Hegel’s Metaphysics and the Problem of Contradiction

Pippin, Robert. “Hegel’s Metaphysics and the Problem of Contradiction,” in Journal of the History of Philosophy 16 (1978): 301-12.


Hegel’s contributions to social and political philosophy and to the philosophy of history, his lectures on the history of philosophy, and his comprehensive analysis of the details of human history are all fairly well known and often discussed. Many of his most original and provocative claims in these areas are found in his remarkable Phenomenology of Spirit, a work that has benefited from numerous, detailed commentaries. Much less noticed, especially in the twentieth century, is that other of Hegel’s only two real books, his Science of Logic. This neglect is all the more remarkable since Hegel himself regularly claimed that the foundation for all other parts of his system were to be found only in the Logic, that its “metaphysical” arguments alone could establish finally much of what he wanted to say elsewhere.

However, as even Hegelians sometimes complain, such neglect may be benign, given that work’s often impenetrable terminology and the fact that much of Hegel’s case in the Logic owes its peculiar form of expression to his comrades in German Idealism, Fichte and Schelling. Further, at times the Logic, like the Phenomenology (if one takes one’s impressions from the commentaries), reads like an arcane roman d clef, requiring that subtle allusions to Greek metaphysics and nineteenth-century science and mathematics be revealed and discussed in detail if the work is ever to be understood. Indeed, even more problems await anyone interested in interpreting any one section, or idea, or topic. Such a topic would seem incapable of receiving a fair hearing on its own, given the constant Hegelian insistence on seeing any “part” only in terms of the “whole.” If we are to accept Hegel’s claim that, in logic as in everything else, das Wahre ist das Ganze, no modest commentary on a single issue could hope to do justice to his intentions…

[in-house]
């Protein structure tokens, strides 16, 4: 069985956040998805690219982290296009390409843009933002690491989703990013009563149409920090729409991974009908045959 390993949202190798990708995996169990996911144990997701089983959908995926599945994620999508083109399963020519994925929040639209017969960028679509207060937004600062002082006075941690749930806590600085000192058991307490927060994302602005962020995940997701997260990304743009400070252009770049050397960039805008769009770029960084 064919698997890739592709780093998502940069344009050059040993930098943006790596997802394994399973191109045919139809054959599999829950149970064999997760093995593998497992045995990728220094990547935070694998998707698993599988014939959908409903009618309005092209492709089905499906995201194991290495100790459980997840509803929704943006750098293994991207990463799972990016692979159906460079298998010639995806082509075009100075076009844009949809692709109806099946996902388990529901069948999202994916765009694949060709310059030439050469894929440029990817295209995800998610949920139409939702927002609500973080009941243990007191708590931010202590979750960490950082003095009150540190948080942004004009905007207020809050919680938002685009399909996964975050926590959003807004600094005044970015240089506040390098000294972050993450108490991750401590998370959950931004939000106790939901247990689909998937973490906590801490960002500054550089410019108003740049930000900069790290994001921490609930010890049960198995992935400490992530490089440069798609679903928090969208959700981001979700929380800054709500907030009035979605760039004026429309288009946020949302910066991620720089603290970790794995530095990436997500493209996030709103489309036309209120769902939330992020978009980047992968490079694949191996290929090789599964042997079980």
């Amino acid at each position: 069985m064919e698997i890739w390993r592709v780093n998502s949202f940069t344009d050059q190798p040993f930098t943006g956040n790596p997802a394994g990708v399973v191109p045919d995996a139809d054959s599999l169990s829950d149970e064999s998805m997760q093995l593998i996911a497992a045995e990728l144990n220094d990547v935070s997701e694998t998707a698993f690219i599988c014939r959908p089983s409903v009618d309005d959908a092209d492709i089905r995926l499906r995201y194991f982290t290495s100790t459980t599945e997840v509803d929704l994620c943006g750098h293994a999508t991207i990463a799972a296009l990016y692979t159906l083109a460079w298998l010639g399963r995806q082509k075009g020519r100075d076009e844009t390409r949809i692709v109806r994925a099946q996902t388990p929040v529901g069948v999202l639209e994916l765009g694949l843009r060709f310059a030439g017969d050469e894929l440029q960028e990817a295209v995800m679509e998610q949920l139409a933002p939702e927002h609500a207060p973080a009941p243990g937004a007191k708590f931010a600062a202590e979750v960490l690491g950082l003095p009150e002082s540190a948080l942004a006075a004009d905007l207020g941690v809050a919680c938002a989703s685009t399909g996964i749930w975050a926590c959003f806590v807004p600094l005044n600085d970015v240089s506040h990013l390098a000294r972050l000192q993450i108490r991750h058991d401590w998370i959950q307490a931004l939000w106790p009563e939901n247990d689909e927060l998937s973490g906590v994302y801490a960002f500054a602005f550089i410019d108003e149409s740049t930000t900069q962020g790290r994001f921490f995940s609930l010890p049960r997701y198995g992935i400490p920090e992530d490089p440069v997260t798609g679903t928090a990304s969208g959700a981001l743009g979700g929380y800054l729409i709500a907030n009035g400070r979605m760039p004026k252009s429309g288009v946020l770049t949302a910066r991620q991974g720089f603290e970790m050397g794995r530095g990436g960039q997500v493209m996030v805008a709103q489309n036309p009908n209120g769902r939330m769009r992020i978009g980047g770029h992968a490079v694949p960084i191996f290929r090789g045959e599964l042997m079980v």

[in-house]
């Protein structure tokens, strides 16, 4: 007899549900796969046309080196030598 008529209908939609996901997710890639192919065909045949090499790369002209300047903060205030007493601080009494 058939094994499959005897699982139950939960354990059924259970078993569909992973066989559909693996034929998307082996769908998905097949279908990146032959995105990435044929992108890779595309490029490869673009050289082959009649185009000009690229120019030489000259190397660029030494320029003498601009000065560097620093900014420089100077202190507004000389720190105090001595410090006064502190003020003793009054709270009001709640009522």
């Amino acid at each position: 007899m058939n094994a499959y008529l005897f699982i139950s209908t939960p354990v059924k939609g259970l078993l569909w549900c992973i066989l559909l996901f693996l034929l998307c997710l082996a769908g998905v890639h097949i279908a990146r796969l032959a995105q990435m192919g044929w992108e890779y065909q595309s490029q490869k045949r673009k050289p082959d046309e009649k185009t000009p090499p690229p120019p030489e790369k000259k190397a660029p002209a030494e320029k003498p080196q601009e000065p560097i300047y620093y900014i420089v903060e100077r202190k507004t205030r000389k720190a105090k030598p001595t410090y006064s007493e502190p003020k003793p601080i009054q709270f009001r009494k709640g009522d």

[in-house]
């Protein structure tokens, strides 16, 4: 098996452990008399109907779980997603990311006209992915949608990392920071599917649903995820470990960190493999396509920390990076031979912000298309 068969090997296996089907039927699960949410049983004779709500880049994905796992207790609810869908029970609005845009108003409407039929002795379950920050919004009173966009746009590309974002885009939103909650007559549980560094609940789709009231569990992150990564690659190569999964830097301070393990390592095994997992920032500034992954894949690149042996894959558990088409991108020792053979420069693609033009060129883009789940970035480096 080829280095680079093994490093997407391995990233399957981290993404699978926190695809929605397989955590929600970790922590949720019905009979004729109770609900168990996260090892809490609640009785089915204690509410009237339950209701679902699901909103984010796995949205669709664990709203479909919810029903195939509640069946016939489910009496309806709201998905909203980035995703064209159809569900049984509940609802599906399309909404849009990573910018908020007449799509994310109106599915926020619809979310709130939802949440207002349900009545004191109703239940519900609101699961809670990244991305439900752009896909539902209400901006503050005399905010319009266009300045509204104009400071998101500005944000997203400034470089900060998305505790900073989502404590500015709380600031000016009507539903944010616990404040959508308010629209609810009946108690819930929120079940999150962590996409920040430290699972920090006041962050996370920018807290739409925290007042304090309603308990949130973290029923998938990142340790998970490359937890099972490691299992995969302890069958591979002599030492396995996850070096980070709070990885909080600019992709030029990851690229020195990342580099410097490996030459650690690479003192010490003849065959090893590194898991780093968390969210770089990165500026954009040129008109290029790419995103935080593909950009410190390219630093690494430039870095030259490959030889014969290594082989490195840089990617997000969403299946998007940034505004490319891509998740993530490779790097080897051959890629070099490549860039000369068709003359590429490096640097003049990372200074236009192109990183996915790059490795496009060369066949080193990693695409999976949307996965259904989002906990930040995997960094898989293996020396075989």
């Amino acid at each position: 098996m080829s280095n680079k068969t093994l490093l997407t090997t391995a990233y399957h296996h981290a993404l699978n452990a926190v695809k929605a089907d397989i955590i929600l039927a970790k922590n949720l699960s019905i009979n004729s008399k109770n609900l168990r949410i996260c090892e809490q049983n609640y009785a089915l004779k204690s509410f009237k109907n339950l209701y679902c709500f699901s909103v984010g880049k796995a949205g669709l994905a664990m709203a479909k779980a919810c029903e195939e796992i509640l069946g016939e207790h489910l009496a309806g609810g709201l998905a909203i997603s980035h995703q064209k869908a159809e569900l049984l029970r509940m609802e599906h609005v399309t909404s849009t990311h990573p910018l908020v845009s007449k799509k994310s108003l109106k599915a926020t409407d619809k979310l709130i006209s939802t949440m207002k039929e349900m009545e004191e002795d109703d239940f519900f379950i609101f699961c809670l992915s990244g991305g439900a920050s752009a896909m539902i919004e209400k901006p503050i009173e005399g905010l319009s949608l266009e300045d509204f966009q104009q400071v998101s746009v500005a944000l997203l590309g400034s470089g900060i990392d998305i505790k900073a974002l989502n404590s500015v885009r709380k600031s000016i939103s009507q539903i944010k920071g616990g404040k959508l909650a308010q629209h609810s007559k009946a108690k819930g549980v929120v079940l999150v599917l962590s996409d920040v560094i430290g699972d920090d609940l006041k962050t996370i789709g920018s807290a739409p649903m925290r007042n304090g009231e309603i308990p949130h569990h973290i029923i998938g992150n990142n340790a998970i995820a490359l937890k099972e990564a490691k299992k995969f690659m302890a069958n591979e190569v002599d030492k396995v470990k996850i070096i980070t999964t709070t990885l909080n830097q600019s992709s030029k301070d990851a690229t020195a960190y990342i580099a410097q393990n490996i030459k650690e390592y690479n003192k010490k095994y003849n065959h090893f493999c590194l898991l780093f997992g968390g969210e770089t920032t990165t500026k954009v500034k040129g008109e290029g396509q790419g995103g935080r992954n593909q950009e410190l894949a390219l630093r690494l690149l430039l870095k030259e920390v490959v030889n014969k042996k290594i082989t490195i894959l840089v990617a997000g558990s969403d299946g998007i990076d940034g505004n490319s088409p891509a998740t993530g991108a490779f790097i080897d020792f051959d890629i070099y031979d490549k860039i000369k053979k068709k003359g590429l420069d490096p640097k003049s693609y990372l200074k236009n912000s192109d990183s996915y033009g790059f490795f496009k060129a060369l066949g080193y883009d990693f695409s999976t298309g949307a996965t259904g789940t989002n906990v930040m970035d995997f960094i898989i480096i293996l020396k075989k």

Available on Project MUSE